Psychological Science at Work


The indispensable research blog on the science of the modern workplace, covering everything from leadership and management to the behavioral, social, and cognitive dynamics behind performance and achievement.


A Recipe for Healthy Conflict

When the members of a work team start arguing about a task they’re assigned to complete, their anger or irritation are obviously piqued. But in many cases, those debates and disagreements may invigorate them and leave them happier with their jobs.

This is a photo of a group of colleagues in a discussion.Researchers have long believed that task conflict — which occurs when group members disagree about the content of a task being performed — can be beneficial because team members share different opinions and perspectives.

But studies demonstrating that effect have been elusive.

A trio of behavioral researchers set out to test the effects of task conflict on emotions and job satisfaction. Gergana Todorova (University of Miami), Julia B. Bear (Stony Brook University), and Laurie R. Weingart (Carnegie Mellon University) found the outcomes vary depending on the intensity of the conflict.

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Surnames Not Linked to Career Status After All

Last fall, we reported on a study indicating that people with noble-sounding last names had a slightly heightened chance of working in management positions. But after conducting further analysis, the researchers behind that study have changed their conclusions.

This is a picture of name tags. In the original study, published in November in the journal Psychological Science, Raphael Silberzahn of the University of Cambridge and Eric Luis Uhlmann of HEC Paris analyzed 84 different surnames among nearly 223,000 private-sector employees and managers in Germany. They compared 11 names associated with nobility, such as Baron and Kaiser, to a long list of names associated with everyday jobs, such as Bergmann (“miner”) and Schubert (“shoemaker”). They found that people with noble-sounding first names were more likely to occupy managerial positions.

But in a review of the research, the scientists found…

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Mining the Minds of Multitaskers

We multitask all the time — organizing to-do lists while answering emails, at the same time we’re checking in with colleagues, for example. The emerging consensus from scientific research tells us that this multitasking is really an illusion, and that productivity decreases every time we switch tasks because our memory for task-related information fades.

This is a photo of people working at a desk. But in almost all of this research, task switching has been forced — despite the fact that most multitasking in everyday life is self-initiated.

This raises the question of what prompts choices to multitask in everyday life.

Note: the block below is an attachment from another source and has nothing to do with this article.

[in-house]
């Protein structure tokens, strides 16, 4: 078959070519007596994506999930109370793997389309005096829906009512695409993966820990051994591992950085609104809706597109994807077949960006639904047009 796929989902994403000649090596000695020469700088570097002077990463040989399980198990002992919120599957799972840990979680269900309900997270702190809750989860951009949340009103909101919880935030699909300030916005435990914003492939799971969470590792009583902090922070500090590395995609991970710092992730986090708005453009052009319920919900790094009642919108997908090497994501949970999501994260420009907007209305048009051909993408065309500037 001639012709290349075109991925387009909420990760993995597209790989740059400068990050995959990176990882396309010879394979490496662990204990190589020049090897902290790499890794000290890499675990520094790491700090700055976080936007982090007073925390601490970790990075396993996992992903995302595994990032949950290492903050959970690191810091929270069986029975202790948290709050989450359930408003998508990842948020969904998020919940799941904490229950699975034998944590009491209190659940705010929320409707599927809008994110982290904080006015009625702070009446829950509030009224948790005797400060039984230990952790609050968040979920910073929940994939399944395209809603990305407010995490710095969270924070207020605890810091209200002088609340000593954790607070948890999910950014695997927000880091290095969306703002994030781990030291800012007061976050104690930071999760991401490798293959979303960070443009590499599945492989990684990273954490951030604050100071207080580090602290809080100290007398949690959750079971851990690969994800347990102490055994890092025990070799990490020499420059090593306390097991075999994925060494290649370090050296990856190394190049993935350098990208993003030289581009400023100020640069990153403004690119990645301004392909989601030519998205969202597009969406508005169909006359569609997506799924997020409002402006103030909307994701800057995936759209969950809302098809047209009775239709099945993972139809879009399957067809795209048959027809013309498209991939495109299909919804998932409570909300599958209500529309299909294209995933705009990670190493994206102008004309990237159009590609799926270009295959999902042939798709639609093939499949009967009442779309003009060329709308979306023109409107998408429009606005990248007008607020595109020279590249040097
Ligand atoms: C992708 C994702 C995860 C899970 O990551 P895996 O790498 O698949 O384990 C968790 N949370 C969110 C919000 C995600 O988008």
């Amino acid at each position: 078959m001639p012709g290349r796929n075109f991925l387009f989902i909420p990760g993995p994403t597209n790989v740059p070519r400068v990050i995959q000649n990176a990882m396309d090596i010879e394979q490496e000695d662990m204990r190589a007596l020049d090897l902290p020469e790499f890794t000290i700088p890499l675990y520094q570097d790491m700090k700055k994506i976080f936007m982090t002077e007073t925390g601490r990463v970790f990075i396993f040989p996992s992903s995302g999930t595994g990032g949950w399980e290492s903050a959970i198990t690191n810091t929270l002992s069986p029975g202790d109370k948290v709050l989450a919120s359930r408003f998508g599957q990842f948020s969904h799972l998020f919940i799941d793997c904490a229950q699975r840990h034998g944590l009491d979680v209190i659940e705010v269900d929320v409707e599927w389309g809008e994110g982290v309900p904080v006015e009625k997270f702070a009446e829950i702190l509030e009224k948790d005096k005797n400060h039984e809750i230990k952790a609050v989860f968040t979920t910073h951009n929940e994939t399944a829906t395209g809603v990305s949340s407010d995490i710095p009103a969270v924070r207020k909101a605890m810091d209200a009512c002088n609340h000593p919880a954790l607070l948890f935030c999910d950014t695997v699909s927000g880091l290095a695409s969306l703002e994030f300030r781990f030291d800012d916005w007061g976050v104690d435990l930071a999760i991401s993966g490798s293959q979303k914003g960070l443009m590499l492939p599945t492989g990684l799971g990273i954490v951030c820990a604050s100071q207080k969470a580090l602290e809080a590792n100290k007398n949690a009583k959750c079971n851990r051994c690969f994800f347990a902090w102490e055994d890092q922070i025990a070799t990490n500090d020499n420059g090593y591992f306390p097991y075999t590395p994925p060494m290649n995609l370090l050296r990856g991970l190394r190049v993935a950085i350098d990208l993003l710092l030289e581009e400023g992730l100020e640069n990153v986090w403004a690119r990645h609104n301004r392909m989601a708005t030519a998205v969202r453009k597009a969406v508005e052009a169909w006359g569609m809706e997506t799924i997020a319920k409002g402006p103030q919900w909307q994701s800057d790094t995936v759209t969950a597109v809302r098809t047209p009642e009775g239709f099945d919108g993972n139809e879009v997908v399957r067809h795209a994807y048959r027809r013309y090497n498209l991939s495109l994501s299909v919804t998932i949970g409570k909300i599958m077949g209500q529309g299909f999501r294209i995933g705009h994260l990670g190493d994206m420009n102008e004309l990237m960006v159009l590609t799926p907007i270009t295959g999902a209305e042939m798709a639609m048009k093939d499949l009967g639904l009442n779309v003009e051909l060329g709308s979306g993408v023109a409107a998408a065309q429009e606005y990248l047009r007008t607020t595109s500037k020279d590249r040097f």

Do people multitask to maximize efficiency — switching tasks in order to get more done in the least amount of time? Or do people switch tasks whenever they see an opportunity to apply cognitive resources that are not currently in use?

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No Extra Credit for Delivering on Promises

This is a photo of a tiny trophy on top of a stack of office papers.If you promise to complete a project on time and you deliver it ahead of the deadline, don’t expect any special kudos from your boss.

If you pledge a certain level of service and deliver even more than you promise, you aren’t likely to receive any especially-rosy customer reviews.

That’s the conclusion drawn from a recent management study about the social consequences of surpassing promises. There is plenty of research showing that keeping promises builds trust and loyalty from customers, employees, and friends.

But behavioral scientist Ayelet Gneezy (University of California, San Diego) and psychology professor Nicholas Epley (University of Chicago) wanted to see if exceeding a promise engenders greater appreciation than simply fulfilling it.

They found that going above and beyond a promise doesn’t add much…

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Will the Great Recession Spawn Humble CEOs?

For years, social scientists have been interested in narcissism among America’s corporate titans. Narcissistic CEOs are known for their self-promotion, excessive self-regard, and tendency to draw attention to themselves. They also tend to embrace risk and lead companies that either perform fantastically well or catastrophically poorly.

This is a photo of a CEO speaking to his employees through a megaphone.One signal of a narcissistic CEO is relative pay. Narcissistic CEOs pay themselves considerably more than other members of their top management team.

CEOs have some control over their own pay and almost complete control over the pay of other executives. Choosing to pay oneself considerably more than the next most senior executive reflects a belief that one is uniquely valuable to the company and entitled to compensation that reflects this heightened importance.

Despite widespread interest in narcissism, relatively little is known…

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